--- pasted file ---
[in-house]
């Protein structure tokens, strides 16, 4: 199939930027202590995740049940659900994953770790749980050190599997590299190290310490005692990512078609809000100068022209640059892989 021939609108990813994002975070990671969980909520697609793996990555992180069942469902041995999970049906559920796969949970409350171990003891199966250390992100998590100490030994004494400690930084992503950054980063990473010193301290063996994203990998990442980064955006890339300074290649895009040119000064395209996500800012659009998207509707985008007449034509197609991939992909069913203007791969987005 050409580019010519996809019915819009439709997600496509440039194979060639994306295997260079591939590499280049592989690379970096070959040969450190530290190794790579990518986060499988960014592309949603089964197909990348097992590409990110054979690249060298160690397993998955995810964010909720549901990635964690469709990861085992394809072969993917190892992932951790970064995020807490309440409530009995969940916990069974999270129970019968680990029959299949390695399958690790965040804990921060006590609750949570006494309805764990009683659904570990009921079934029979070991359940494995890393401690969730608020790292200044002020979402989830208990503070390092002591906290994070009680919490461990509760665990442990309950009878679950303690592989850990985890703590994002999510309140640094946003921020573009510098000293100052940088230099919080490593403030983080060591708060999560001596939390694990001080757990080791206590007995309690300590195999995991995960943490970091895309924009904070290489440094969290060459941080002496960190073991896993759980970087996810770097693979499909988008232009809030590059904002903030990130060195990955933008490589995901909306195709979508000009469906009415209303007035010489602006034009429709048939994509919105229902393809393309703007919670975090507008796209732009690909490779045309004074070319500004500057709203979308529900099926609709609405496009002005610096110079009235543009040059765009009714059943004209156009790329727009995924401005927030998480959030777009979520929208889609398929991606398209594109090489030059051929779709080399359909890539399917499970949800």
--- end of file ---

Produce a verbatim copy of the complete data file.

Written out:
[in-house]
């Protein structure tokens, strides 16, 4: 199939930027202590995740049940659900994953770790749980050190599997590299190290310490005692990512078609809000100068022209640059892989 021939609108990813994002975070990671969980909520697609793996990555992180069942469902041995999970049906559920796969949970409350171990003891199966250390992100998590100490030994004494400690930084992503950054980063990473010193301290063996994203990998990442980064955006890339300074290649895009040119000064395209996500800012659009998207509707985008007449034509197609991939992909069913203007791969987005 050409580019010519996809019915819009439709997600496509440039194979060639994306295997260079591939590499280049592989690379970096070959040969450190530290190794790579990518986060499988960014592309949603089964197909990348097992590409990110054979690249060298160690397993998955995810964010909720549901990635964690469709990861085992394809072969993917190892992932951790970064995020807490309440409530009995969940916990069974999270129970019968680990029959299949390695399958690790965040804990921060006590609750949570006494309805764990009683659904570990009921079934029979070991359940494995890393401690969730608020790292200044002020979402989830208990503070390092002591906290994070009680919490461990509760665990442990309950009878679950303690592989850990985890703590994002999510309140640094946003921020573009510098000293100052940088230099919080490593403030983080060591708060999560001596939390694990001080757990080791206590007995309690300590195999995991995960943490970091895309924009904070290489440094969290060459941080002496960190073991896993759980970087996810770097693979499909988008232009809030590059904002903030990130060195990955933008490589995901909306195709979508000009469906009415209303007035010489602006034009429709048939994509919105229902393809393309703007919670975090507008796209732009690909490779045309004074070319500004500057709203979308529900099926609709609405496009002005610096110079009235543009040059765009009714059943004209156009790329727009995924401005927030998480959030777009979520929208889609398929991606398209594109090489030059051929779709080399359909890539399917499970949800």